I hope common sense can make a comeback; if it doesn’t we are all in for a tough, likely unhappy future.
Can I get a vote for the return of Common Sense to American Society???
Mountains are beautiful from a distance, especially when we don’t need to hike over them to get somewhere else.
Imagine what the mountains meant to the early pioneers traveling across the vast prairie in search of the Great Northwest. They were not a welcomed sight, but rather, the very definition of hardship. It took days to travel even a few miles. The journey was rugged, the work exhausting, the progress minimal. Joy in passing through the rugged range rested completely upon the attitude of the pioneer.
Trials and hardships in life are like mountains. They are inevitable, challenging, unwanted obstacles, and much more beautiful when looking back on those recently conquered.
Today, many of us live in the midst of mountains. And so the question must be asked – how is your attitude?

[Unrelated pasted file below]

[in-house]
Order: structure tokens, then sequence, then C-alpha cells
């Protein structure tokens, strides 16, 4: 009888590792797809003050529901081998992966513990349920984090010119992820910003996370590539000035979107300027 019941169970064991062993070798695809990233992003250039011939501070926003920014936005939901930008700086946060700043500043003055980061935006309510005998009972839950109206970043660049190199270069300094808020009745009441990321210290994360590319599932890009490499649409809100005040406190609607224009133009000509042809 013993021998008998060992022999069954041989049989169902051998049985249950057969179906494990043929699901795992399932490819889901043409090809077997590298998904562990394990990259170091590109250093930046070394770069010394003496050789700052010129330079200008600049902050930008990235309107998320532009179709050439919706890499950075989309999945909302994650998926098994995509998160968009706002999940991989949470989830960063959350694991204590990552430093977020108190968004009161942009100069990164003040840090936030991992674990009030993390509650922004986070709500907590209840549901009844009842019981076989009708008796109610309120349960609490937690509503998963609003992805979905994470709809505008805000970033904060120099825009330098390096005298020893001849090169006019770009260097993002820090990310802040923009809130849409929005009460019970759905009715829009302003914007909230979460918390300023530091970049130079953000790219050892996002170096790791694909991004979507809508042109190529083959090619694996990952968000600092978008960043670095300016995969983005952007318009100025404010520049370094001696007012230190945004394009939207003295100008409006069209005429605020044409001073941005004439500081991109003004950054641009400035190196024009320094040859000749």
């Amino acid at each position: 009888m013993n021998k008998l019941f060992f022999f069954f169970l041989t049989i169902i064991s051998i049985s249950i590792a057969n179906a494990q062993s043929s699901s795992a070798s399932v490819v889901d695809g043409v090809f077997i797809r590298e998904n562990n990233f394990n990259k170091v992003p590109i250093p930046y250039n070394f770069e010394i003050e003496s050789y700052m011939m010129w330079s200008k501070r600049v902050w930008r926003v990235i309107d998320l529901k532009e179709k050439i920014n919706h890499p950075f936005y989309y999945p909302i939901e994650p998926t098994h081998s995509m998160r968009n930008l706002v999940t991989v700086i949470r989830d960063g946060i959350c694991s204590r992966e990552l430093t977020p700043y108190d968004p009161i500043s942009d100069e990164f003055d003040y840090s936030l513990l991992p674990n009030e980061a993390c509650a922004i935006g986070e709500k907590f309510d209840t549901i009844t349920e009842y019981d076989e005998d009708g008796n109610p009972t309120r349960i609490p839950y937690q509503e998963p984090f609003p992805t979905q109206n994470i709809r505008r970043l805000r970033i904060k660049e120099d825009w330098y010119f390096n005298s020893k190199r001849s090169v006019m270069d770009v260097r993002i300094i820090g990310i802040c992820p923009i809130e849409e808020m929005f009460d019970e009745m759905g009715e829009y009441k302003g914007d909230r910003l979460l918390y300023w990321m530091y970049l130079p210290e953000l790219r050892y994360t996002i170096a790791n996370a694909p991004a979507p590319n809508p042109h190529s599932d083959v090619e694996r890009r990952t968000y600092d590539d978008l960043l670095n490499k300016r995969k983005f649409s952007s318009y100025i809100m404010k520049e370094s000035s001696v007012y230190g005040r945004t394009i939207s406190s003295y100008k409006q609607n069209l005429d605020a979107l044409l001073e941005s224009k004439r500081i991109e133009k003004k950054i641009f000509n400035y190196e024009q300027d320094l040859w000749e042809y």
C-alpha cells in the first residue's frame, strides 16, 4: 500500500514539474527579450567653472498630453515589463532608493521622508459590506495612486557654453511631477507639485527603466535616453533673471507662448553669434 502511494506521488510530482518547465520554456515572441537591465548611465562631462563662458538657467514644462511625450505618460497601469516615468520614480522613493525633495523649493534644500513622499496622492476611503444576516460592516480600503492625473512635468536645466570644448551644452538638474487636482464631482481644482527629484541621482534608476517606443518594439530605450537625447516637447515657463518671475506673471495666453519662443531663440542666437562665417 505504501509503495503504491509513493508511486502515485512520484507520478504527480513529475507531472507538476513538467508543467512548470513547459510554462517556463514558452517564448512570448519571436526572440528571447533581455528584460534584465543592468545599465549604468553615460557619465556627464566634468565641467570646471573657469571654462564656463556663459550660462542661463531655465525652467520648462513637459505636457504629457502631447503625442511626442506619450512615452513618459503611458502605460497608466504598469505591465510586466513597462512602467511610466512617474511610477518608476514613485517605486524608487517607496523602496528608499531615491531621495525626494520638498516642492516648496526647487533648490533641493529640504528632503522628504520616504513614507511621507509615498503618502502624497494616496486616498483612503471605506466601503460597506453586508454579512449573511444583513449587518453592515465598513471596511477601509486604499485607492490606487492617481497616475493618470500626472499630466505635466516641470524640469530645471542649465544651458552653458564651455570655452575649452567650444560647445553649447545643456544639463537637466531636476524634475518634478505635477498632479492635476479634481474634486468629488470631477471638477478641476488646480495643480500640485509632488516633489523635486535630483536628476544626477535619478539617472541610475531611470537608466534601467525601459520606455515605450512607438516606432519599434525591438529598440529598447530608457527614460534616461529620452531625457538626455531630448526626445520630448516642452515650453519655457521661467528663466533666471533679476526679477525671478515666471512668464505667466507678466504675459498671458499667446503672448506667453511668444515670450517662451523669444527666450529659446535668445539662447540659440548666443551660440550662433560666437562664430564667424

I speak often on the importance of maintaining control of our attitudes. The ability to “set the tone” for your day, everyday, is critical for success in the face of the mountains that challenge us each day. It is difficult; to say the least, to remain positive when it seems as if every light at the end of the tunnel is just another train on it’s way to running you over. It might even be impossible to do it alone.
So….I’d like to offer a small suggestion – don’t try to do it alone. Simul-climb! Simul-climbing is a technique used by experienced rock climbers to move up a rock wall with a steady pace, it also allows the peak to be reached much faster.
Simul-climbing is basically two climbers roped together climbing at the same time. While it offers many advantages there seems to be one big shortcoming, if one falls, they both fall. This causes simul-climbers to be very selective when choosing a partner.
Pick a partner, or mentor, that will help you maintain control over your attitude and someone that you can help as well. This is a person who you can share your challenges with, one that offers advice and encouragement and accepts the same from you. Tie yourself to this person and attack the mountains that stand in the way of your eventual success. Remember, if you fall and your attitude goes south on you, you will be taking someone else with you.